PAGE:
Social Media and Black Friday
This year Black Friday didn’t seem to come soon enough for many of the major retailers. Thanksgiving is one of a handful of days that I have off from the daily grind. One of my peaceful days–away from all of the noise if you will. Yet even on that day, I felt as though I was overwhelmingly bombarded with promotion after promotion. I had advertisements coming into my home through TV, my computer by emails, and my smart phone by texts and app messages. It was crazy!
What does black Friday even mean?
Black friday is simply a day for retailers to go from being in the “red”, to being in the “black”. Basically retailers go from debt to being profitable. I do wonder how they do this when they practically give things away. How can they go from debt to profit by selling items for less than what they pay for them? Simply put… old fashioned lost leaders. Many retailers stock only a few of those super low (below their cost) items, advertise the heck out of them, get as many people in their stores as possible, and when the shopper gets there, they find out that the advertised mega deal is out of stock. What the retailer really hopes, is that you will buy other items, because after all, you’re already there.
So who shops on Black Friday?
Millions of consumers shop on black friday. It’s said that over 130 million shoppers are out in full force on this sacred day for both retailers and buyers. That’s a lot of people, and people equal sales for the retailer. It’s a numbers game.
So what does all of this have to do with social media?
According to the online publication “Internet retailer”, while shopping for the holidays, buyers say they are using and engaging with the following devices and activities.
54% will compare prices
47% will obtain product information
45% will shop online
44% will read customer reviews
31% will make a purchase
29% will access social networks
24% will sign up for retailers’ text messages for information and deals.
69% will shop online
58% will compare prices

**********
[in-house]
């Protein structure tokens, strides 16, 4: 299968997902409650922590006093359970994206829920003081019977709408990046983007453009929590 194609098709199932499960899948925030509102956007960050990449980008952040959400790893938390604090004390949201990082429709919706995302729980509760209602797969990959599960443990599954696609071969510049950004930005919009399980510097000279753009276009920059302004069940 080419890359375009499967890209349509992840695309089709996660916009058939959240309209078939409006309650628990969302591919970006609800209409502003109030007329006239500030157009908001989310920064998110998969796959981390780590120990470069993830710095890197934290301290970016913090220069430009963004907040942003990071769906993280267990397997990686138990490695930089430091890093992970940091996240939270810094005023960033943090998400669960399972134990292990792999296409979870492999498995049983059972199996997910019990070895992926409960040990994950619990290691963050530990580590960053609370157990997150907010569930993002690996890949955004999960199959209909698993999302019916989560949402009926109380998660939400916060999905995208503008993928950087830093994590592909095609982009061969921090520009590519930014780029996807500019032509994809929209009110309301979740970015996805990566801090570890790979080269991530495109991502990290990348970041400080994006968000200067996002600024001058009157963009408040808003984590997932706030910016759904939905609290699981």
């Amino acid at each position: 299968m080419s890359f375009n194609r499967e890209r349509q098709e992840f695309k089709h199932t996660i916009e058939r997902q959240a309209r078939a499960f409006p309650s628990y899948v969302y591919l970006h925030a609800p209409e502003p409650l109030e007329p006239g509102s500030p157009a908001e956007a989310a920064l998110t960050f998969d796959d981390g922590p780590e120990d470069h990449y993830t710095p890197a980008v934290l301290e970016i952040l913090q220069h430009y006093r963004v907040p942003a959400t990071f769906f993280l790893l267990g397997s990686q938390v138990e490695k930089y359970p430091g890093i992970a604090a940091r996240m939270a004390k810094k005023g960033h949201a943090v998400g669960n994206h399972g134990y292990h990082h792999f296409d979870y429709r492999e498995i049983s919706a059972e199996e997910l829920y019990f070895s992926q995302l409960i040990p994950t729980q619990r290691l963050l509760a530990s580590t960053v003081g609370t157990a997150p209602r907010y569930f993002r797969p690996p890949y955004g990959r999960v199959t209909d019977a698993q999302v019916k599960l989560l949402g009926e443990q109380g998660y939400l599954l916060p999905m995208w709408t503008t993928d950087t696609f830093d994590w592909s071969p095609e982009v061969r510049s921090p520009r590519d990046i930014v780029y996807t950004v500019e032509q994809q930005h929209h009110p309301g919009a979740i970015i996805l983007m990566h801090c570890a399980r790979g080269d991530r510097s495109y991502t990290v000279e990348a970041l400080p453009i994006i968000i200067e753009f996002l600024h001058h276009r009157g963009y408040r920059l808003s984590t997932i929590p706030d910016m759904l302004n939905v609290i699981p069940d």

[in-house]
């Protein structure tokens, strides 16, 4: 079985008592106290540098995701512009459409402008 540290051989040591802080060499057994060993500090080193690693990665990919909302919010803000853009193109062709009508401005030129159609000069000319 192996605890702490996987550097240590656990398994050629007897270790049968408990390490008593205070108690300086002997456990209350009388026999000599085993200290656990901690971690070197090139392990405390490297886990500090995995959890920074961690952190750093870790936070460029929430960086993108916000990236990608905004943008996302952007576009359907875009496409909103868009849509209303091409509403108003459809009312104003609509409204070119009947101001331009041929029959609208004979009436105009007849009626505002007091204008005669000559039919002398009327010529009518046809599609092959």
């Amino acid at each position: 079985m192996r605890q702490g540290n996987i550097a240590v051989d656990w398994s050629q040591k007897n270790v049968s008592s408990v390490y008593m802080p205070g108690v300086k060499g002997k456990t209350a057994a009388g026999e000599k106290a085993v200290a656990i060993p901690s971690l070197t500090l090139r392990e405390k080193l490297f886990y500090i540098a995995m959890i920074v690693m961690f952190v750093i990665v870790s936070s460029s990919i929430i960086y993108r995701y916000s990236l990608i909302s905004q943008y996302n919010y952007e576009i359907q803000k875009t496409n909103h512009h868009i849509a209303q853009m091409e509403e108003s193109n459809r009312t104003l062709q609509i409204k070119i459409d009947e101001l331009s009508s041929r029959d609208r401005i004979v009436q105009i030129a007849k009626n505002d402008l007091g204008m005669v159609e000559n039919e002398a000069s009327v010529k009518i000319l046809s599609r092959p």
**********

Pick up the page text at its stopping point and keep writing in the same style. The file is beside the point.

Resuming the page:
58% will obtain product information
57% will read customer reviews
62% will make a purchase
32% will access a social network.
They also note that the 2013 holiday shopping season is “shaping up to be the most mobile holiday shopping season yet.”
Note that about 29% will access social networks on smart phones and 32% (slightly higher) on tablets. It’s important to see that shoppers are now being influenced by social media more than ever before. It’s also important to note that they carry devices with unprecedented power and that power gives them instant access to almost whatever information they need and at speeds faster than you can blink an eye.
Consider how social media impacts Black Friday sales and beyond
The data above outlines a very narrow snapshot of what is actually taking place in todays world of online retail. It indicates that a large percentage of device owners are relying more and more on their devices and in many cases social media to find deals, products and services, reviews, prices and more. The art of business is quickly becoming social, and in ways that many business owners still don’t get. Sure, the larger retailers get it and they are setting the model for which others will follow, but you don’t have to be in the retail business to use the strategies that they employ.
I still meet many small business owners that don’t see how social media fits into their model. Small business owners should consider planing a strategy with someone who understands the long term benefits of social media. Social media must be part of your marketing mix. It’s not direct marketing. It’s indirect and long term. There are no quick fix’s here, however it’s no longer an option. Keep in mind that every business is different and it does take time and effort, however the payoff in building and enhancing relationships, referrals, trust and business make it worth your investment. Take a look at how retailers are using social media both on black friday and throughout the year. You can learn quite a bit during black friday and the entire holiday season. Study their habits on social media channels and perhaps even interact with them to see how they respond publicly. Much of what you learn can be repurposed for your own business to help drive new sales in ways that you never thought possible.
If you’d like to learn more about social media planning, you can contact Lou Massari here. This article is brought to you by Paragon Media One Inc. A full service web agency.